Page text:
At Sleep School, the psychologist assessed me and told me that my score on the Edinburgh Postnatal Depression scale indicated I was not ok. They offered to admit me. For all sorts of reasons, I could not do this. I felt that going in to a hospital stay would be a measure of my failure. I was also sure that I couldn’t be that bad. A part of me was convinced that this was normal motherhood, and that I was just failing at it. Another part of me knew that I was facing real emotional struggles to do with my personal life experiences, and felt that I could recover if I persisted with my therapy. And yet another part of me was aware that there were biological factors making things harder: lack of sleep, hormonal changes.
When my son was six months old, I became kinder to myself. I got to a point where I thought, ‘Yes, this is very much your struggle in life, to find it hard to separate, and motherhood has thrown you into the most challenging emotional experience you could face in that regard, in having another human rely on you for their livelihood, but you need respite from this while you work all that out. You need some joy again.’ And it was then that I decided to go onto medication, an anti-depressant, which I had been on once before in my life, and which had helped at that time.
The side-effects of going onto the medication were unpleasant and hard at first (‘brain zaps’, as they are known, tiredness, insomnia, apathy), but once those passed (after about a week), I felt distinctly better. Aside from whatever SSRIs do, which is still not entirely clear in the medical literature, I think the medication was a turning point for me emotionally, in being a moment where I became an adult, able to ask for help in the way I needed it, and to deliver that help to myself. After that, I became myself again. I slept well, I felt rested; the bodily panic left and so I let go of my tight hold on routine. I began to live normally again.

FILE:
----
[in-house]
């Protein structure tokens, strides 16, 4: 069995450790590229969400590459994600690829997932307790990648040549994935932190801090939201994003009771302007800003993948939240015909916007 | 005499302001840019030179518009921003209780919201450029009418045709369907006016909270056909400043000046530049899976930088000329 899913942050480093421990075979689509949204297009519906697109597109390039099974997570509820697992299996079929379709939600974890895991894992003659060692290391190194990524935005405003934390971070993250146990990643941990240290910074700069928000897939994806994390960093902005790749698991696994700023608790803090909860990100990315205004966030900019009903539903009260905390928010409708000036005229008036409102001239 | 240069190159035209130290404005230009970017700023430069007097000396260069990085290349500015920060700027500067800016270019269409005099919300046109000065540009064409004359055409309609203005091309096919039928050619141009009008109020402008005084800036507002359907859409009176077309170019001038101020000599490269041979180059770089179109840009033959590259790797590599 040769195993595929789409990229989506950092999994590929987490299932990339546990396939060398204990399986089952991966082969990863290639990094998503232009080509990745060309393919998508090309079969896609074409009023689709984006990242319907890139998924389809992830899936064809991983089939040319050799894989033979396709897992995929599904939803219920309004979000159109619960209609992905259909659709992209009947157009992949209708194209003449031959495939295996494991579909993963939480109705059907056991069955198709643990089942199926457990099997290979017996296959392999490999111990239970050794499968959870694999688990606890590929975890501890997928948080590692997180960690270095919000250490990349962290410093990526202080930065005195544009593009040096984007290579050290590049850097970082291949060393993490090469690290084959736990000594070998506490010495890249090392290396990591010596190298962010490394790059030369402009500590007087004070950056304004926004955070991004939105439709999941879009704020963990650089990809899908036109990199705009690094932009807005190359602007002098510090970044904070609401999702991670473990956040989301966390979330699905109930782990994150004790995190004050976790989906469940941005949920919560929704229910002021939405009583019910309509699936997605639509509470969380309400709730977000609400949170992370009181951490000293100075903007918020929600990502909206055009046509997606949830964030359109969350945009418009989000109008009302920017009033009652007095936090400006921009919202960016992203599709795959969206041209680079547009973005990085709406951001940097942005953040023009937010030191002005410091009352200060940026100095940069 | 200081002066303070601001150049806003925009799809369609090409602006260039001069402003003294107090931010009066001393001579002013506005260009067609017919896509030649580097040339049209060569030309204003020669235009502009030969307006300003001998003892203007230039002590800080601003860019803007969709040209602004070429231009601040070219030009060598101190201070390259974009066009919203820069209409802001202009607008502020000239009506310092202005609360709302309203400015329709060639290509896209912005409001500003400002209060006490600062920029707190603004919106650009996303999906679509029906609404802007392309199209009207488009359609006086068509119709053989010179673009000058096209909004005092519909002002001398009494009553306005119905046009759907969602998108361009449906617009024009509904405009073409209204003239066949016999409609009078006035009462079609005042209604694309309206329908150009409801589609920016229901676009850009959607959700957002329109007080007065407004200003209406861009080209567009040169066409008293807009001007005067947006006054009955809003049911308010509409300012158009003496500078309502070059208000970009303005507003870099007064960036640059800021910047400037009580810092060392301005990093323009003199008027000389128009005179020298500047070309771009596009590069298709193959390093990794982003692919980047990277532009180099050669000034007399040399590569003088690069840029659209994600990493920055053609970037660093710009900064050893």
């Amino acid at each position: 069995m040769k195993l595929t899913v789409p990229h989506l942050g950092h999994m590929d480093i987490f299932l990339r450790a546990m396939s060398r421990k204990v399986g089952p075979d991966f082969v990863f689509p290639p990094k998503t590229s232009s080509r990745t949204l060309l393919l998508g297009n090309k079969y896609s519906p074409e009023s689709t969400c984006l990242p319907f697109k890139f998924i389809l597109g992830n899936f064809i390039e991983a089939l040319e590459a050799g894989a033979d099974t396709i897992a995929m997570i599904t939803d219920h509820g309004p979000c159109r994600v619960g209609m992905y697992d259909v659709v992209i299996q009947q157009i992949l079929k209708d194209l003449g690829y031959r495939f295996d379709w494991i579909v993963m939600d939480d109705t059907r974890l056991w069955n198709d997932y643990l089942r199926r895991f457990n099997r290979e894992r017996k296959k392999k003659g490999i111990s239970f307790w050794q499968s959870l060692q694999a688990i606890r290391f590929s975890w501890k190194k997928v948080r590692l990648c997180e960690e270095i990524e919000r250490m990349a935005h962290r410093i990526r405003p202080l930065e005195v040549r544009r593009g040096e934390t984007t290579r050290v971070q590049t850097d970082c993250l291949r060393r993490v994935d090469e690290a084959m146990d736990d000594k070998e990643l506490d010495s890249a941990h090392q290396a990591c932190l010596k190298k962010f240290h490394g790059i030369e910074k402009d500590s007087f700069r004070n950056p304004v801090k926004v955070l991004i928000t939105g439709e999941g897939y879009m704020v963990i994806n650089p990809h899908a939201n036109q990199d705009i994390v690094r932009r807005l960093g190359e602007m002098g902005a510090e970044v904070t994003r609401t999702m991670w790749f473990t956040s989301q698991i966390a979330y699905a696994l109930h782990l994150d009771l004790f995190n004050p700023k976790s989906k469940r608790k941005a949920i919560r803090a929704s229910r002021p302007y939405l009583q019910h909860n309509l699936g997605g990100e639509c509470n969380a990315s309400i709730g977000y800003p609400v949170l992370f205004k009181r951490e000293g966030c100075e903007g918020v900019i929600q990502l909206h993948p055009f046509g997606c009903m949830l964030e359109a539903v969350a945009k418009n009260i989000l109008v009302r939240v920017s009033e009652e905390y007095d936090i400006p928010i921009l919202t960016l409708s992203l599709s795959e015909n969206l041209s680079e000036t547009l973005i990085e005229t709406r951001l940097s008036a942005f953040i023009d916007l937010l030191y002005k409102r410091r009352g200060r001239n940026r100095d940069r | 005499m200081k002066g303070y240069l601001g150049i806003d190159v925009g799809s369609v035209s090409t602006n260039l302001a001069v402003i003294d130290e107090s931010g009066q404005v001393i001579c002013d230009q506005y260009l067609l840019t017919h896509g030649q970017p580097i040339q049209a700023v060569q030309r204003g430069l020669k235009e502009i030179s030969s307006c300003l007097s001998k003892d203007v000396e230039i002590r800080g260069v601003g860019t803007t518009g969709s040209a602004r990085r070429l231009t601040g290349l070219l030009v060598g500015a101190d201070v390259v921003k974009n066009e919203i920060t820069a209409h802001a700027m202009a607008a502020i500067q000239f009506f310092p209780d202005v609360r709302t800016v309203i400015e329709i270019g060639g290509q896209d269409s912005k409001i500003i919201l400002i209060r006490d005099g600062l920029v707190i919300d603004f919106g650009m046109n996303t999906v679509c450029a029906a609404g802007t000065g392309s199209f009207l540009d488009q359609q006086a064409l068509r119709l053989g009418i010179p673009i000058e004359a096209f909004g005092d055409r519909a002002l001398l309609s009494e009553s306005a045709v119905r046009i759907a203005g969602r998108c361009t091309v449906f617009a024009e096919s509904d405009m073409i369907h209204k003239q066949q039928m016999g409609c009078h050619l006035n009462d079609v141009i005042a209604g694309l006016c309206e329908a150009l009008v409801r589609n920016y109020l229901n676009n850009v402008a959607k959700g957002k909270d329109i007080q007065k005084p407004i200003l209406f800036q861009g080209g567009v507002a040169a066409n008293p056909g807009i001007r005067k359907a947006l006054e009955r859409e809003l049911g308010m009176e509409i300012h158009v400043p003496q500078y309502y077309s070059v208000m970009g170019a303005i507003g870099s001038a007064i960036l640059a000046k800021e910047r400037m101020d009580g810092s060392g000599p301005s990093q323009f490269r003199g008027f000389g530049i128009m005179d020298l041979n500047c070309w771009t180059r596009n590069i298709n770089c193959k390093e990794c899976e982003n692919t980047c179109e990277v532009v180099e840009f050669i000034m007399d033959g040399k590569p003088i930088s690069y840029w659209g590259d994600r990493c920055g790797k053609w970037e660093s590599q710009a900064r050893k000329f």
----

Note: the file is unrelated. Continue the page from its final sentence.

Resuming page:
I went on to have another baby boy three years later, and experienced a repeat of the extreme panic as soon as I returned home from hospital with him. I was dealing again with the same separation fears and now too with the reality of being less available for my eldest, which was another kind of separation in my mind. This time I had put in place my action plan, and quickly went onto medication again (which I had come off at some point), while I dealt with these experience in therapy.
I know I will continue to work against a thinking pattern that fears normal separation in my life, and my time in therapy equips me with the ability to push against this thought pattern. I also know that sleep deprivation and hormonal changes are major factors in my capacity to think clearly and to know when I have tipped into territory that is beyond the norm.
My beautiful boys are now nearly 6 and 9, and I work hard to push against my propensity for holding them close in a way that stops them moving out into the world with a feeling of safety and appropriate self-confidence. I look back on my experience of early motherhood now, and know that, while it was sometimes painful in its intensity, it was a time when I transformed in ways that I would never want to undo.
Thank you so much to Nicola for sharing her story for Gidget Foundation Australia.
Nicola has also written a book: Unlike the Heart – A Memoir of Brain and Mind.